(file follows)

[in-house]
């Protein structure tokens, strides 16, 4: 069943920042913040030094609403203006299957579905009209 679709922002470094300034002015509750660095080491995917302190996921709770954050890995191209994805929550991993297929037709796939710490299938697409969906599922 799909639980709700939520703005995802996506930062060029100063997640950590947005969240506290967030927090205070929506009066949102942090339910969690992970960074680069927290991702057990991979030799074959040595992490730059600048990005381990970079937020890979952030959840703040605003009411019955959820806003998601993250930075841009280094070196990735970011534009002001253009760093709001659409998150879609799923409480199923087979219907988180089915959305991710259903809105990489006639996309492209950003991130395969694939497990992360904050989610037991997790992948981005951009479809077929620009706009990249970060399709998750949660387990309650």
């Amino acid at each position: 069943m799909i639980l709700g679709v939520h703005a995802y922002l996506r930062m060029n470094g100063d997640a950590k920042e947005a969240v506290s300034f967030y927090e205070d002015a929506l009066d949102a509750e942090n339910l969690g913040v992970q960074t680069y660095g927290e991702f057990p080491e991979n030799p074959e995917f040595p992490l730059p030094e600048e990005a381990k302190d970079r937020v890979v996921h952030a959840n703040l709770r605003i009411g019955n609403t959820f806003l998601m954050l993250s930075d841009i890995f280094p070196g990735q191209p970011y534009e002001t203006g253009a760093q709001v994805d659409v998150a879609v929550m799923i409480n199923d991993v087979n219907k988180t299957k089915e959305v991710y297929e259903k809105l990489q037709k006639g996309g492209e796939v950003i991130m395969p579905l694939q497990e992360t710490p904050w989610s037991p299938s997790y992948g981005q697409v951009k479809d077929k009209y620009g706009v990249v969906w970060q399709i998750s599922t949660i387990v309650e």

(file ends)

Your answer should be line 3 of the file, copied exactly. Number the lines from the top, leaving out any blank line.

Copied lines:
């Amino acid at each position: 069943m799909i639980l709700g679709v939520h703005a995802y922002l996506r930062m060029n470094g100063d997640a950590k920042e947005a969240v506290s300034f967030y927090e205070d002015a929506l009066d949102a509750e942090n339910l969690g913040v992970q960074t680069y660095g927290e991702f057990p080491e991979n030799p074959e995917f040595p992490l730059p030094e600048e990005a381990k302190d970079r937020v890979v996921h952030a959840n703040l709770r605003i009411g019955n609403t959820f806003l998601m954050l993250s930075d841009i890995f280094p070196g990735q191209p970011y534009e002001t203006g253009a760093q709001v994805d659409v998150a879609v929550m799923i409480n199923d991993v087979n219907k988180t299957k089915e959305v991710y297929e259903k809105l990489q037709k006639g996309g492209e796939v950003i991130m395969p579905l694939q497990e992360t710490p904050w989610s037991p299938s997790y992948g981005q697409v951009k479809d077929k009209y620009g706009v990249v969906w970060q399709i998750s599922t949660i387990v309650e």